The Smithsonian Folkways Collection Box Set
Lead Belly, born Huddie Ledbetter in 1889, was incarcerated three times. The first time he was on a chain gang but escaped. In 1918 he was imprisoned because he killed a man in a fight over a woman. He was released in 1925 after writing a song to Pat Morris Neff the Governor of Texas. In 1930 Lead Belly was convicted of attempted homicide and a guest at Louisiana’s Angola Prison. He was discovered and recorded by folklorists John Lomax and his son Alan Lomax. He was released in 1934 after writing “Governor O.K. Allen” (a song for the Governor of Louisiana); and after having served most of his sentence.
Lead Belly became a driver for John Lomax. Lomax signed a book deal with his publisher, Macmillan, for a new collection of folk songs. Lead Belly, also known as the king of the twelve string guitar, signed a recording contract and then married his girlfriend Martha Promise. In 1936 Lead Belly appeared at Harlem’s Apollo Theater. In 1940 he appeared as a regular on Lomax’s influential CBS radio show. He sang with Josh White, Sonny Terry, Brownie McGhee, Woody Guthrie and Pete Seeger. Lead Belly recorded for RCA, the Library of Congress, and for Moe Asch founder of Folkways Records. He even toured Europe. In 1941 Lead Belly had his own radio show. Unfortunately in 1949 he was diagnosed with Lou Gehrig’s disease and died later that year. He is buried in Mooringsport, Louisiana near his place of birth.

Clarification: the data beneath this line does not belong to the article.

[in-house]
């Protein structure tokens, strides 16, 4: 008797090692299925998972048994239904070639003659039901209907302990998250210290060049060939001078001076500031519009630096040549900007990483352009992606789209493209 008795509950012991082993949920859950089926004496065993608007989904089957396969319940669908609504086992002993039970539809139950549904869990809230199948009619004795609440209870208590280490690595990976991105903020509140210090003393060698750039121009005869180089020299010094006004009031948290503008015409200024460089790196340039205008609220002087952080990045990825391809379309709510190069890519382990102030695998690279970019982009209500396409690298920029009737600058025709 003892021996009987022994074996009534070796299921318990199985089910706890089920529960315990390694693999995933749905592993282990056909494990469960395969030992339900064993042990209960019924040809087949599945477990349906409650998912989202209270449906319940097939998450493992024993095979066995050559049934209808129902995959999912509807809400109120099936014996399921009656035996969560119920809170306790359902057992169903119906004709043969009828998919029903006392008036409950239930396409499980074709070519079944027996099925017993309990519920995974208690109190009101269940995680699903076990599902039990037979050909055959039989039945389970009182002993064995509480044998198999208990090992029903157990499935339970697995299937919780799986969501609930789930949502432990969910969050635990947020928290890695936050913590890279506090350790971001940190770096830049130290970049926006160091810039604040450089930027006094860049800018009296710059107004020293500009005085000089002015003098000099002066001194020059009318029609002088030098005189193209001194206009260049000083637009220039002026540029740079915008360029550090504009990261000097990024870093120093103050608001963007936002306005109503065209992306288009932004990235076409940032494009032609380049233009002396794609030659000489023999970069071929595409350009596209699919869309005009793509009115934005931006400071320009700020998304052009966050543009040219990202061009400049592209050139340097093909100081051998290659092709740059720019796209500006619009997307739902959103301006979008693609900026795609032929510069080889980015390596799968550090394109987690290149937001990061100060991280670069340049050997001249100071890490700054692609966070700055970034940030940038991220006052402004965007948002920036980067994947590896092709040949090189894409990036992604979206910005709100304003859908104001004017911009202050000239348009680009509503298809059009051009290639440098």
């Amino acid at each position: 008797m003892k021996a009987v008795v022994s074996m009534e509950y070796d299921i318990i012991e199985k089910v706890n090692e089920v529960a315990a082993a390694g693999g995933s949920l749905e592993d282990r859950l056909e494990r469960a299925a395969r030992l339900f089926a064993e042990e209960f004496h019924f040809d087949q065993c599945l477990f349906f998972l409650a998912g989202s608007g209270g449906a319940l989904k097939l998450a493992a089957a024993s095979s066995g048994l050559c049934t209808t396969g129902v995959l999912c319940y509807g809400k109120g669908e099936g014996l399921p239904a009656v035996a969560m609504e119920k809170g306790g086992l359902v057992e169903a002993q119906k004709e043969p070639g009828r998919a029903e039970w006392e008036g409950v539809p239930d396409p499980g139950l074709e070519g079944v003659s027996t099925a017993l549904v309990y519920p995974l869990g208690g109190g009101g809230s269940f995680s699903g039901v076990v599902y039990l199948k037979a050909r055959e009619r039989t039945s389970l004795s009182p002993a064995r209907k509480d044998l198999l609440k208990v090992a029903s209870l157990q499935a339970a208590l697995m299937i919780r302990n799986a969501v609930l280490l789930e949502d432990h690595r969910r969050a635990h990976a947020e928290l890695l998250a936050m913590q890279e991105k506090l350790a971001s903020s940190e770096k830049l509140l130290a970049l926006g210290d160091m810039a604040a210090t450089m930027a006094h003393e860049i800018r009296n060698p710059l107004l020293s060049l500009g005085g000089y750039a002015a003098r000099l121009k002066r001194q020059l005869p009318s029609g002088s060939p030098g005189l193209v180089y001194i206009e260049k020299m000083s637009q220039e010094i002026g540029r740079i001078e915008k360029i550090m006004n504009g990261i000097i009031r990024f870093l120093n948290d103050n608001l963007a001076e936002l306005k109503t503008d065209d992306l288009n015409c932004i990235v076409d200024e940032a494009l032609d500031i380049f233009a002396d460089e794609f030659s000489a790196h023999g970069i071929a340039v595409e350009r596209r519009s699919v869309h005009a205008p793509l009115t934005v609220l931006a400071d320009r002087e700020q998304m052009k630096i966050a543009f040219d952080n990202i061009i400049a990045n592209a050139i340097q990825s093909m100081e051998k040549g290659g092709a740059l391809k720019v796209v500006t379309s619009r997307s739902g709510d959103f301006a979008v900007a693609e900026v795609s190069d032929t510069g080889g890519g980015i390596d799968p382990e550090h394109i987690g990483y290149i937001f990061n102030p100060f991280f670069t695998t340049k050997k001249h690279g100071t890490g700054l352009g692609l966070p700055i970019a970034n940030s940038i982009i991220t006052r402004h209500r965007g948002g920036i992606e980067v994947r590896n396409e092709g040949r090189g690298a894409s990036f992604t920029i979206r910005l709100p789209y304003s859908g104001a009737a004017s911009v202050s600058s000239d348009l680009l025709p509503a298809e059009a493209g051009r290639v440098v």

On February 24th, Smithsonian Folkways will release this box set. It is a 12 x 12, 140 page hard covered book with 5 cds containing 108 songs. The book is written by Grammy winning Smithsonian archivist Jeff Place and co-produced by him with Robert Santelli, The Executive Director of the Grammy Museum. The photos are amazing; including one taken in an uptown NYC apartment with Lead Belly, White, Terry, Burl Ives, Alan Lomax, and house guests. His pardon from the Governor, newspaper articles, ledgers, letters, telegrams, album covers and liner notes are also included.
Lead Belly was a songster. Many of these songs were written by him, but he also collected traditional tunes and made them his own. Lead Belly’s songs have become so main stream that when you hear them you don’t even realize where they come from. They are so much a part of our American heritage. His songs have been covered so many times. Songs like Goodnight Irene (The Weavers), Cotton Fields (The Beach Boys), Rock Island Line (Johnny Horton), The Titanic (Pete Seeger), Ella Speed (Ian & Sylvia), The Bourgeois Blues (Ry Cooder), The Gallis Pole (Led Zepellin), The Midnight Special (Creedence Clearwater Revival), John Henry, John Hardy, Pick a Bale of Cotton, Take This Hammer, and The House of The Rising Sun (The Animals); just to name a few. There are also 16 previously unreleased recordings and WNYC radio broadcasts which haven’t been heard for 74 years.
From Woody Guthrie’s personal journal are four pages on Lead Belly. Woody writes “Lead Belly” is “the hard name of a harder man”. This box set is an insightful tribute to this hard but soft spoken man. This is a real collector’s item.